Data Storage: An Evolution

Posted on in System Administration

USB Flash Drive and CDsThe beginning of truly inexpensive data storage began with the introduction of magnetic tape. Unlike previous data storage technologies such as punch cards, magnetic tape has the ability to hold large quantities of data. Additionally, the ability to store data on magnetic data did not inhibit the format of the data. Finally, magnetic tape is reusable meaning data can be stored, erased, and re-written. Unfortunately, magnetic tape has its drawbacks. Tapes must be accessed sequentially. This means that it may be necessary to read an entire tape in order to access the requested information. Magnetic tape is also somewhat fragile. If not properly maintained, the tape can be damaged rendering it, and the data it contains, useless (Inmon, Strauss, & Neushloss, 2008).


Disk storage represented the next leap in data storage technology. Like magnetic tape, disk storage is reusable. Data can be written to disk storage over and over again. Additionally, disk storage continues to become more cost effective. Thanks to an improved access system, disk storage is able to read only the data requested, rather than being limited by sequential access. Finally, disk storage is a much sturdier technology. Although disks do have a limited lifetime, their mean time to failure far exceeds that of magnetic tape. By itself, disk storage is not a very useful storage medium. It requires applications to be built on top of it to make it more useful. Database management systems are an example of applications that make disk storage useful (Inmon, Strauss, & Neushloss, 2008). Additionally, many storage applications built for magnetic tape are still in use by large organizations. These applications can not take advantage of the benefits of disk storage.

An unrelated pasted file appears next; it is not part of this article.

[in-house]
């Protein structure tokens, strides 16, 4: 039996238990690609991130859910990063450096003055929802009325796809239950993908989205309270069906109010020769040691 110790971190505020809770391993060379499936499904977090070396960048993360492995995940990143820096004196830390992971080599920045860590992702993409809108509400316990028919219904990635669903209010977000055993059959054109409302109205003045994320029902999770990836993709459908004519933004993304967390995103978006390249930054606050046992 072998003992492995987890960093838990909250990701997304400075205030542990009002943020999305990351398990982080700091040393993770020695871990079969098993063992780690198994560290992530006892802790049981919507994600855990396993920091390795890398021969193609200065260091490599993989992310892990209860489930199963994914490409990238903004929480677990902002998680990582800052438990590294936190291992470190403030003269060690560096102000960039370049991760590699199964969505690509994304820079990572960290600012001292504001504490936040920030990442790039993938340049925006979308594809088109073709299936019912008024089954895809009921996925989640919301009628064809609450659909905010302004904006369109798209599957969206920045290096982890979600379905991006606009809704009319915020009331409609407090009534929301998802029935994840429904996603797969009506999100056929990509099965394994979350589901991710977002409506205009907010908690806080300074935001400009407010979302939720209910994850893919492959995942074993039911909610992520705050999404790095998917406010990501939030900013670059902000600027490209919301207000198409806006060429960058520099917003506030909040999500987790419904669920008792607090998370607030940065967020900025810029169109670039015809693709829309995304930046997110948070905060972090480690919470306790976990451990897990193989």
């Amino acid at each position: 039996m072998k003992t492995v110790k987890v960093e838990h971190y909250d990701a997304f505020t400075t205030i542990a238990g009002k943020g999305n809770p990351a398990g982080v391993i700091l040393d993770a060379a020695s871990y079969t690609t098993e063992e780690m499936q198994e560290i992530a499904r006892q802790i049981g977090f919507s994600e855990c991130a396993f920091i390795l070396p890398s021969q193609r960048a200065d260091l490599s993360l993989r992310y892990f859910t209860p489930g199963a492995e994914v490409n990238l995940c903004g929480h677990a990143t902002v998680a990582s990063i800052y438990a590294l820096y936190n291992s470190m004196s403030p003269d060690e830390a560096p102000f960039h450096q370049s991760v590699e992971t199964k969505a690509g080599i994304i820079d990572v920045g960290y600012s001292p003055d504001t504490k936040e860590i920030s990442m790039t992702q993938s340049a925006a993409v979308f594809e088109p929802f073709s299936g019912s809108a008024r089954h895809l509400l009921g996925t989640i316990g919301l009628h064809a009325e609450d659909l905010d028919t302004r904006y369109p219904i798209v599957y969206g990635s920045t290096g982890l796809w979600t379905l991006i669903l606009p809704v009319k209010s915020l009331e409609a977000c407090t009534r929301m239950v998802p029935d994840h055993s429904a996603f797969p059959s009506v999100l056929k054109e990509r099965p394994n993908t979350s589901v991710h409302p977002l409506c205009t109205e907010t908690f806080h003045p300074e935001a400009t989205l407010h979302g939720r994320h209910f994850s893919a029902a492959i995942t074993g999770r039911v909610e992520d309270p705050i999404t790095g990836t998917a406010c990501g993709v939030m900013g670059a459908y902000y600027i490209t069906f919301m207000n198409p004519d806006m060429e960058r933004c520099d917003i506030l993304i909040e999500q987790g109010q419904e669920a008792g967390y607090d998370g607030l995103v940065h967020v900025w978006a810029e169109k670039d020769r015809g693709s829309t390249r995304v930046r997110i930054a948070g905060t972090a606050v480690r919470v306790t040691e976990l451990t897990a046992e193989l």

Virtual Tape Libraries (VTLs) emulate magnetic tape libraries, using disk storage as the underlying technology. VTLs allow storage software to write data in continuous streams similar to the way data is written to tapes. Since the data is stored on disks rather than magnetic tape, VTLs offer the advantages of disk-based storage such as speed, cost efficiency, and long life. The primary drawback of this data storage method is that the portability of magnetic tape is lost. This lack of portability has led to a low acceptance rate among many organizations (Greiner, 2008).


Greiner, L. (2008). Using a Virtual Tape Library for Archiving. Faulkner Information Services. Retrieved July 9, 2009.

Inmon, W. H., Strauss, D., & Neushloss, G. (2008). DW 2.0: The architecture for the next generation of data warehousing. Boston: Morgan Kaufmann.

Slaptijack's Koding Kraken